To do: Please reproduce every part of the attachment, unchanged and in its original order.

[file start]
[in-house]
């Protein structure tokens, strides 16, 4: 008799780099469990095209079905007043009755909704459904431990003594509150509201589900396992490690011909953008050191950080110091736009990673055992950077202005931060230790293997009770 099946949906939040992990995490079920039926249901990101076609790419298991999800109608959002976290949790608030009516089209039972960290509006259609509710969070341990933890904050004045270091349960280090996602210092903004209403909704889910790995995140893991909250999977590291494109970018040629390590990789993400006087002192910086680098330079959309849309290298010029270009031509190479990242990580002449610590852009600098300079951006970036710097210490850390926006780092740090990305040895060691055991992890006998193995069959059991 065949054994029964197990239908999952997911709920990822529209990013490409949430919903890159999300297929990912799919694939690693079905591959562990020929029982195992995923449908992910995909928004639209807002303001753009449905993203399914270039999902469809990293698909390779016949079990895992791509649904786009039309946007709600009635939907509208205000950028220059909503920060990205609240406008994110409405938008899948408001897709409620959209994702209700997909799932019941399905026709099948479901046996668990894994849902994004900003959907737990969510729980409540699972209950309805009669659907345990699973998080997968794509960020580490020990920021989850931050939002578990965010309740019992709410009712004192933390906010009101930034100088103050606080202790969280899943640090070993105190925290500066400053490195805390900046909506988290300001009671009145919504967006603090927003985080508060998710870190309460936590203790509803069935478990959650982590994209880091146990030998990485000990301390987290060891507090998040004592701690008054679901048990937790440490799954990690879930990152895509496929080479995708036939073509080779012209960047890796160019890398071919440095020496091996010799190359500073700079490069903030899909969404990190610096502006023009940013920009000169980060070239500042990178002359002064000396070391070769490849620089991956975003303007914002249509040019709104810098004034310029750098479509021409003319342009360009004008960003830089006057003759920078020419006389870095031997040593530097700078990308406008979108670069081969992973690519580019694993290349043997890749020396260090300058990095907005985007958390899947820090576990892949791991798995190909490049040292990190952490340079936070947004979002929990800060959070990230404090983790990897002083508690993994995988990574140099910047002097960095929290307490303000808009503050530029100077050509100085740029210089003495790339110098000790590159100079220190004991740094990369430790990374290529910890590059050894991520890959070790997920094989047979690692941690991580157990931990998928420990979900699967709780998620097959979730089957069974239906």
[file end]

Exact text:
[in-house]
């Protein structure tokens, strides 16, 4: 008799780099469990095209079905007043009755909704459904431990003594509150509201589900396992490690011909953008050191950080110091736009990673055992950077202005931060230790293997009770 099946949906939040992990995490079920039926249901990101076609790419298991999800109608959002976290949790608030009516089209039972960290509006259609509710969070341990933890904050004045270091349960280090996602210092903004209403909704889910790995995140893991909250999977590291494109970018040629390590990789993400006087002192910086680098330079959309849309290298010029270009031509190479990242990580002449610590852009600098300079951006970036710097210490850390926006780092740090990305040895060691055991992890006998193995069959059991 065949054994029964197990239908999952997911709920990822529209990013490409949430919903890159999300297929990912799919694939690693079905591959562990020929029982195992995923449908992910995909928004639209807002303001753009449905993203399914270039999902469809990293698909390779016949079990895992791509649904786009039309946007709600009635939907509208205000950028220059909503920060990205609240406008994110409405938008899948408001897709409620959209994702209700997909799932019941399905026709099948479901046996668990894994849902994004900003959907737990969510729980409540699972209950309805009669659907345990699973998080997968794509960020580490020990920021989850931050939002578990965010309740019992709410009712004192933390906010009101930034100088103050606080202790969280899943640090070993105190925290500066400053490195805390900046909506988290300001009671009145919504967006603090927003985080508060998710870190309460936590203790509803069935478990959650982590994209880091146990030998990485000990301390987290060891507090998040004592701690008054679901048990937790440490799954990690879930990152895509496929080479995708036939073509080779012209960047890796160019890398071919440095020496091996010799190359500073700079490069903030899909969404990190610096502006023009940013920009000169980060070239500042990178002359002064000396070391070769490849620089991956975003303007914002249509040019709104810098004034310029750098479509021409003319342009360009004008960003830089006057003759920078020419006389870095031997040593530097700078990308406008979108670069081969992973690519580019694993290349043997890749020396260090300058990095907005985007958390899947820090576990892949791991798995190909490049040292990190952490340079936070947004979002929990800060959070990230404090983790990897002083508690993994995988990574140099910047002097960095929290307490303000808009503050530029100077050509100085740029210089003495790339110098000790590159100079220190004991740094990369430790990374290529910890590059050894991520890959070790997920094989047979690692941690991580157990931990998928420990979900699967709780998620097959979730089957069974239906």